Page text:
No action appears to have been taken by the government or any of the Indians on the question of their removal to the Choctaw or other Indian country until 1872, when Hon H. C. Harper, of the House of Representatives from Georgia, brought to the attention of this office the question of the removal of certain Indians from North Carolina and Georgia. Presuming they were Cherokees, this office requested him on the 13th of June, 1872, to furnish a list of the names and ages of said Indians. In reporting the names, Mr. Joseph McDowell of Fairmont, Georgia, under date of October 1872 (Misc. M., 229) stated that the Indians referred to, and asking relief of the government, wre Catawba Indians, and 84 in number. End of direct quote.
If I counted correctly, 14 names were italicized. Quoting again from the document –
Those italicized desired permission of the president to settle in the Indian Territory, all of whom Mr. McDowell states were good and loyal people . . . their grandfathers on both sides assisted the government in the war for independence, and that their names were on muster rolls in the war department. William Guy, of Granville County, Georgia and Simon Jeffers of Bellville, Virginia, Catawba Indians, served 5 years in the Army, and were honorably discharged, and these 84 persons were their descendants.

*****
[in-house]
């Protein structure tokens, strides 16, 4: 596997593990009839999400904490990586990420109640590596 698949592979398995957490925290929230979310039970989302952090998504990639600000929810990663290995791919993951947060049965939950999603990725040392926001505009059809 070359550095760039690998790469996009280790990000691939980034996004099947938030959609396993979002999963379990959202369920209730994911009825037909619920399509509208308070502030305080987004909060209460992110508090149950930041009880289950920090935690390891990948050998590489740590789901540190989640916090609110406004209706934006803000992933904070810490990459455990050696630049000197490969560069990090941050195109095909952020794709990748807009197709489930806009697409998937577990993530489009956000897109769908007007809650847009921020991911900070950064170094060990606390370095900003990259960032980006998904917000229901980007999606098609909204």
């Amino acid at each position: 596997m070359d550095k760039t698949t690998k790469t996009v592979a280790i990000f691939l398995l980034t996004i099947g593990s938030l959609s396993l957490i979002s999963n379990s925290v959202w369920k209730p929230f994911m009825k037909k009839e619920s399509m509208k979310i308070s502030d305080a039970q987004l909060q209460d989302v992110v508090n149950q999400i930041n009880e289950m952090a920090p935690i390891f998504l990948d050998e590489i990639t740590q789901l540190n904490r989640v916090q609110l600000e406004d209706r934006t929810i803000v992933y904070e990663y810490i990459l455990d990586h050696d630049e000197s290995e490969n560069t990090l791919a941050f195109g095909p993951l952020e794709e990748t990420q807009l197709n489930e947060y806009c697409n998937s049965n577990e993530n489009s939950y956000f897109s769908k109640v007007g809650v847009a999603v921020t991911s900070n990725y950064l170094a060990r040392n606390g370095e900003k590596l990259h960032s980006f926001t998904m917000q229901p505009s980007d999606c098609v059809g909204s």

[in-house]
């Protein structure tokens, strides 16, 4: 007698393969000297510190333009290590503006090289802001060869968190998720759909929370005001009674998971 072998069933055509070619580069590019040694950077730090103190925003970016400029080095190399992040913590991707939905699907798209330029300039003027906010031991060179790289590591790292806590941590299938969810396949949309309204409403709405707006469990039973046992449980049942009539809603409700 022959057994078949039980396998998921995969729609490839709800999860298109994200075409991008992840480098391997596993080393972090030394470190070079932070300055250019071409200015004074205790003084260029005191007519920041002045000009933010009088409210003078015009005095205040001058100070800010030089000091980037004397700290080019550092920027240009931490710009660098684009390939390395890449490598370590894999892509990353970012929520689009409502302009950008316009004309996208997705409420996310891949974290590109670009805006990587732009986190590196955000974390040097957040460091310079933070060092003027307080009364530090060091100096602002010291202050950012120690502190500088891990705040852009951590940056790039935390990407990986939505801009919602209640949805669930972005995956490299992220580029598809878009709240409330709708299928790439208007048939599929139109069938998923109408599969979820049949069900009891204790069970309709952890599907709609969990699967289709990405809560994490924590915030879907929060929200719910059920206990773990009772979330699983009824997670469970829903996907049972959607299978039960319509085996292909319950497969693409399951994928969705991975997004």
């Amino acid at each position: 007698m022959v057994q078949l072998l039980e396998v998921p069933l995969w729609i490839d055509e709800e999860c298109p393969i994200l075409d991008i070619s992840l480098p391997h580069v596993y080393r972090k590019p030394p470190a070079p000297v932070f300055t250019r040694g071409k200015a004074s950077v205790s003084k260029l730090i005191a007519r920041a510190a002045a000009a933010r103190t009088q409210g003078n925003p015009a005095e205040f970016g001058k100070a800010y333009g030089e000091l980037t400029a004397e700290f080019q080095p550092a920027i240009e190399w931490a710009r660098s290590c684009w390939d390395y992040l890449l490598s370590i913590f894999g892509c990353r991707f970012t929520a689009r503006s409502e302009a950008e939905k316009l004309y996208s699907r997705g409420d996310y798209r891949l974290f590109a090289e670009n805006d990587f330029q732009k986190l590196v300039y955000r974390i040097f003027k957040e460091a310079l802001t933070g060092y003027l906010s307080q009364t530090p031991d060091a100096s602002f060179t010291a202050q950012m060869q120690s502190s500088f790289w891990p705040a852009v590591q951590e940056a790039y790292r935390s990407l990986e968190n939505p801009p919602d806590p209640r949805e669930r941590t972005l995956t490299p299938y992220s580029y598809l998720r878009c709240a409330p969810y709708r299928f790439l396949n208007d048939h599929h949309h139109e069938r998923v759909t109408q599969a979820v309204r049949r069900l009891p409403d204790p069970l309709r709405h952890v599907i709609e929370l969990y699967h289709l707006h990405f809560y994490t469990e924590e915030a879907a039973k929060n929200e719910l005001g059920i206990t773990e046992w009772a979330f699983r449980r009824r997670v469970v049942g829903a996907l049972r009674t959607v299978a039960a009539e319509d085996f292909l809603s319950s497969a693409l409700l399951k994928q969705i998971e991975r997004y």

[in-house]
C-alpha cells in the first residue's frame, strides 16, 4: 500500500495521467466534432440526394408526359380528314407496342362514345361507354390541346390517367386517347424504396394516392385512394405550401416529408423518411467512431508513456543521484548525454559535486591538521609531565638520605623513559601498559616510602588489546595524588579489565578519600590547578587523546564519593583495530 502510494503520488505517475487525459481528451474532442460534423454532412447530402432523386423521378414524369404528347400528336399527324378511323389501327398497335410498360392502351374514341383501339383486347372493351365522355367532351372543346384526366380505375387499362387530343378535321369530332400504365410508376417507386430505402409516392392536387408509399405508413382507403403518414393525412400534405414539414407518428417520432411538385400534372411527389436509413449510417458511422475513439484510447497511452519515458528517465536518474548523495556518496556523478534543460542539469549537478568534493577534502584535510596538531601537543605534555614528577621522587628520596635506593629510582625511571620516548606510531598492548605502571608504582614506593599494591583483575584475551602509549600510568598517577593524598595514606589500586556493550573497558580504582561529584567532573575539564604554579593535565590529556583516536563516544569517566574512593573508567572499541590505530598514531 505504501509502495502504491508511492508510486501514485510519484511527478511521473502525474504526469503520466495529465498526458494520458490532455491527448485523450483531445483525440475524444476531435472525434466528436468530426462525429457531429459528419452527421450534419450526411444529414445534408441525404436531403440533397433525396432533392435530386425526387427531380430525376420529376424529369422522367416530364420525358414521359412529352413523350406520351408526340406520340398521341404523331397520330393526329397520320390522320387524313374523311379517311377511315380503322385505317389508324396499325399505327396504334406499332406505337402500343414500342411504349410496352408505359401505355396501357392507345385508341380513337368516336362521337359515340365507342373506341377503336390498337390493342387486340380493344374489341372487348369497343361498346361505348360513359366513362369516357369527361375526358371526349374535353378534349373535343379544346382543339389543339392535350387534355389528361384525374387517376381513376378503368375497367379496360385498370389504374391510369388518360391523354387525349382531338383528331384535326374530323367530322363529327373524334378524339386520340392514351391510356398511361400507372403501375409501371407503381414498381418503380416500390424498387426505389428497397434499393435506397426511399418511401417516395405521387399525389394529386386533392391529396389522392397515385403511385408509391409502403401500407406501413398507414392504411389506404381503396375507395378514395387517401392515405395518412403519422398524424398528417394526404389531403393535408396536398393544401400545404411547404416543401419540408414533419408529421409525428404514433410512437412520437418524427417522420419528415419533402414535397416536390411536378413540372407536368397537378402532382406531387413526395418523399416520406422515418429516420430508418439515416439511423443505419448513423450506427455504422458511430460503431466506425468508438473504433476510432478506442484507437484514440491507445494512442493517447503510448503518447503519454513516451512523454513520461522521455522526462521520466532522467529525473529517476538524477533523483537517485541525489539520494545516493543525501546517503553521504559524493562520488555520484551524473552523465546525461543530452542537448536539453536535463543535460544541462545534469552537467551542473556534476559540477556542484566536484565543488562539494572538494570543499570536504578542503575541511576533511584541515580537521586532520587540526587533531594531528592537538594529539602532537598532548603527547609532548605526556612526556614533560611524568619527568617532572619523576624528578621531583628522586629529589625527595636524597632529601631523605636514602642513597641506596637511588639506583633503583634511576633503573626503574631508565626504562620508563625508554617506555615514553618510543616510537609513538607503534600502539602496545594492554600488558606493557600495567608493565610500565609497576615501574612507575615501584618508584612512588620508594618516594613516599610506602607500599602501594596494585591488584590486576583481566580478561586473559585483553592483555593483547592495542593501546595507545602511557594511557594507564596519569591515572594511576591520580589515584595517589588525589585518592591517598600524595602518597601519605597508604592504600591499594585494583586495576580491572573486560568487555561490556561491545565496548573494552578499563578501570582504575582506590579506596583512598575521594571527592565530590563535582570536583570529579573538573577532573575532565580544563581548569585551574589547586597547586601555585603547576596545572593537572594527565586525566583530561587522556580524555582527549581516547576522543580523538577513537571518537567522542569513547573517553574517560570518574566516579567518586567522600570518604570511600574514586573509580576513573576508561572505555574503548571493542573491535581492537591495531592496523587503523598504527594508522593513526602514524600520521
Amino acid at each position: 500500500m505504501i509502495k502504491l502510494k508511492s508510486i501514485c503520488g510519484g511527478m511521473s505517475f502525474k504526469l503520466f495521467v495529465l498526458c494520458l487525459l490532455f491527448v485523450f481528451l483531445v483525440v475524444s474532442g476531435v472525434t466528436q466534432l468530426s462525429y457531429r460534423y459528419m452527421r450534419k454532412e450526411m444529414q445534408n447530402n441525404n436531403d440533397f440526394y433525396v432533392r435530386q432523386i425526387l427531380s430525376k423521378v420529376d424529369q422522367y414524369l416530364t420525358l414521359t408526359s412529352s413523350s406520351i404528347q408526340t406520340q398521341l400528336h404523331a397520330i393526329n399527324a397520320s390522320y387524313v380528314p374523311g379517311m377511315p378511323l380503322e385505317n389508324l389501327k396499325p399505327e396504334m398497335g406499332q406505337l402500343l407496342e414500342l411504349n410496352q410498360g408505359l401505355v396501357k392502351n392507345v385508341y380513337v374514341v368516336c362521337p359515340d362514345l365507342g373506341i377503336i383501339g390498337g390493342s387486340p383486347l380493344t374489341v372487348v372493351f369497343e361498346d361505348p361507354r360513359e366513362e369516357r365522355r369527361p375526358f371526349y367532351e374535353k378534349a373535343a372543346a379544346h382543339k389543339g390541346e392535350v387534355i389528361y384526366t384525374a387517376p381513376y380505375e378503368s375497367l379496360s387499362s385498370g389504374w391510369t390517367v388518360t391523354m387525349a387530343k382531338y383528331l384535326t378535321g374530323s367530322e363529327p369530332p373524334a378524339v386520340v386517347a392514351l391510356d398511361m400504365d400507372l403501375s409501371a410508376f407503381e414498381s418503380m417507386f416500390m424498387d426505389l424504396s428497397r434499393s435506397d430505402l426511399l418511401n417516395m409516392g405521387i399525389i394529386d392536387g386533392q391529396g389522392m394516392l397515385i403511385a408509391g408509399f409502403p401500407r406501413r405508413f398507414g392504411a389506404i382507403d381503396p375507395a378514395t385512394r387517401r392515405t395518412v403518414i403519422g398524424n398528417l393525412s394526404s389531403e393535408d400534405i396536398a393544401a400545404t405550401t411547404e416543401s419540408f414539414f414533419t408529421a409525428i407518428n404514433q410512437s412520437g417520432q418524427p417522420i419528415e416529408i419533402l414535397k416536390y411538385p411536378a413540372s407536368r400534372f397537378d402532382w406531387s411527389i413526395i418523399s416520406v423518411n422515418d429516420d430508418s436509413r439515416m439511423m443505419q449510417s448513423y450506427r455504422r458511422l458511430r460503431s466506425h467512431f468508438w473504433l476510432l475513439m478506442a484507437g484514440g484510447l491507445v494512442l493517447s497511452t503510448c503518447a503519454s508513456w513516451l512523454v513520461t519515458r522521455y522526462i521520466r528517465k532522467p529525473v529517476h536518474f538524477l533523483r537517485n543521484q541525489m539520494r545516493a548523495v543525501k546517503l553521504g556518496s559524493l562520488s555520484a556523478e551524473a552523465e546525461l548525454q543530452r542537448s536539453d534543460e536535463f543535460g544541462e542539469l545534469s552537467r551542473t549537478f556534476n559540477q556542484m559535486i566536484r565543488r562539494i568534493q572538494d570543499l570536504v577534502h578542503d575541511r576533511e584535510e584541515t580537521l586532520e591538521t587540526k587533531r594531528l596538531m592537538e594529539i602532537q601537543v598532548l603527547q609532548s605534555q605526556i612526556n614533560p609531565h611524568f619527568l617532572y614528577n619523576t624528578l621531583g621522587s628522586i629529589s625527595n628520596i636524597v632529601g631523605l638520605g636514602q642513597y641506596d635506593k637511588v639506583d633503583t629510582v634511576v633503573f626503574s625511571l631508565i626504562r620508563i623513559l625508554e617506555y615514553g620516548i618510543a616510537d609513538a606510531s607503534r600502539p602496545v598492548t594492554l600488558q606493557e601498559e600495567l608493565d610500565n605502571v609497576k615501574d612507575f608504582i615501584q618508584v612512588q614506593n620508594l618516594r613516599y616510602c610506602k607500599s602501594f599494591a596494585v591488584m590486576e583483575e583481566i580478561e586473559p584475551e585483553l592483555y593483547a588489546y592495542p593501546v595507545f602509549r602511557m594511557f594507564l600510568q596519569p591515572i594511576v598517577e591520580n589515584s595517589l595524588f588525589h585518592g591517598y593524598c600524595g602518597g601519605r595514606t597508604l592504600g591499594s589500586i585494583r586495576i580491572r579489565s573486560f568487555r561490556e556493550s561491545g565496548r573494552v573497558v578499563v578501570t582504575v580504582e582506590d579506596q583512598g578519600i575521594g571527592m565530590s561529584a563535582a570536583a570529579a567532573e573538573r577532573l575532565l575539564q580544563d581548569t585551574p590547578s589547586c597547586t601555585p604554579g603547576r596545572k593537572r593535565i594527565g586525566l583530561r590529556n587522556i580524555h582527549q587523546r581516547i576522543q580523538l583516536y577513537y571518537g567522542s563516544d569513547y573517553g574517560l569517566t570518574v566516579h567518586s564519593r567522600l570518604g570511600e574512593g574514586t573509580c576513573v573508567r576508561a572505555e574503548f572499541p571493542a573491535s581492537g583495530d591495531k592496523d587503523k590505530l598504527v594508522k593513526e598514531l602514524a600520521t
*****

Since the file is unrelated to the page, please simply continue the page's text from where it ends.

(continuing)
As these Indians were Catawbas and not Cherokees, Mr. McDowell was informed Oct. 22, 1872 that they could not receive any of the benefits arising from the Cherokee Removal fund of 1848. A schedule of 70 persons very similar to the foregoing list, each containing many of the same names, was forwarded to this office by Mr. McDowell, Oct. 19, 1869 (Misc. M. 1805), but for the same reason no relief could be granted them at that time more than in 1872.
[Vance’s note: this might explain why so many descendants of the Catawba and confederated tribes tried to sign up as Cherokee in the 1890s -- the Catawba were assigned no lands and hence could not be allotted lands in Indian Territory.].
On the 21st of November, 1887, James Kegg, of Whittier, North Carolina, in addressing the Secretary of the Interior (# 31383), made the following statement, viz:
Many years ago, his people, the Catawba Indians, leased the land they owned in South Carolina and became a wondering tribe without homes for their wives and children. They made applications he states, to the Cherokees of North Carolina for homes upon their land . . . that about 500 or so were adopted . . . that some 300 or so were removed west under the Cherokee treaty of New Echota [Vance’s note: this treaty was passed in 1835] . . . Those Catawba remaining in South Carolina, Mr. Kegg states, had no interest whatever, in the lands which were leased out by those who became Cherokee by adoption . . .